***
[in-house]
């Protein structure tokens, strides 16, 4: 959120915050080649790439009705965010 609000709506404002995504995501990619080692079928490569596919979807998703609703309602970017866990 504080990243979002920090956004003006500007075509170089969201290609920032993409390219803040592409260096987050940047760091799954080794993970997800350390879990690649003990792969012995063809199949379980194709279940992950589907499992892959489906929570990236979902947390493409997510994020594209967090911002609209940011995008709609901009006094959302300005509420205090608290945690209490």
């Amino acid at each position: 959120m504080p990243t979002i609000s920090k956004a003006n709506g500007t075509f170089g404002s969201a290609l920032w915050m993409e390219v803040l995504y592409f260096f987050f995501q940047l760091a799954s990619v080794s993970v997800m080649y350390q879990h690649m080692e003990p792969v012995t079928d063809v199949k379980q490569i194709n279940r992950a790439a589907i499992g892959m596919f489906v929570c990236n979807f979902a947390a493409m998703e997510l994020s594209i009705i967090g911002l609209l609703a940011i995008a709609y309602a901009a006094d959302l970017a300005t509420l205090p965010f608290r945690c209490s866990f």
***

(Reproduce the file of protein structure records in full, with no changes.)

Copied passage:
[in-house]
């Protein structure tokens, strides 16, 4: 959120915050080649790439009705965010 609000709506404002995504995501990619080692079928490569596919979807998703609703309602970017866990 504080990243979002920090956004003006500007075509170089969201290609920032993409390219803040592409260096987050940047760091799954080794993970997800350390879990690649003990792969012995063809199949379980194709279940992950589907499992892959489906929570990236979902947390493409997510994020594209967090911002609209940011995008709609901009006094959302300005509420205090608290945690209490």
């Amino acid at each position: 959120m504080p990243t979002i609000s920090k956004a003006n709506g500007t075509f170089g404002s969201a290609l920032w915050m993409e390219v803040l995504y592409f260096f987050f995501q940047l760091a799954s990619v080794s993970v997800m080649y350390q879990h690649m080692e003990p792969v012995t079928d063809v199949k379980q490569i194709n279940r992950a790439a589907i499992g892959m596919f489906v929570c990236n979807f979902a947390a493409m998703e997510l994020s594209i009705i967090g911002l609209l609703a940011i995008a709609y309602a901009a006094d959302l970017a300005t509420l205090p965010f608290r945690c209490s866990f």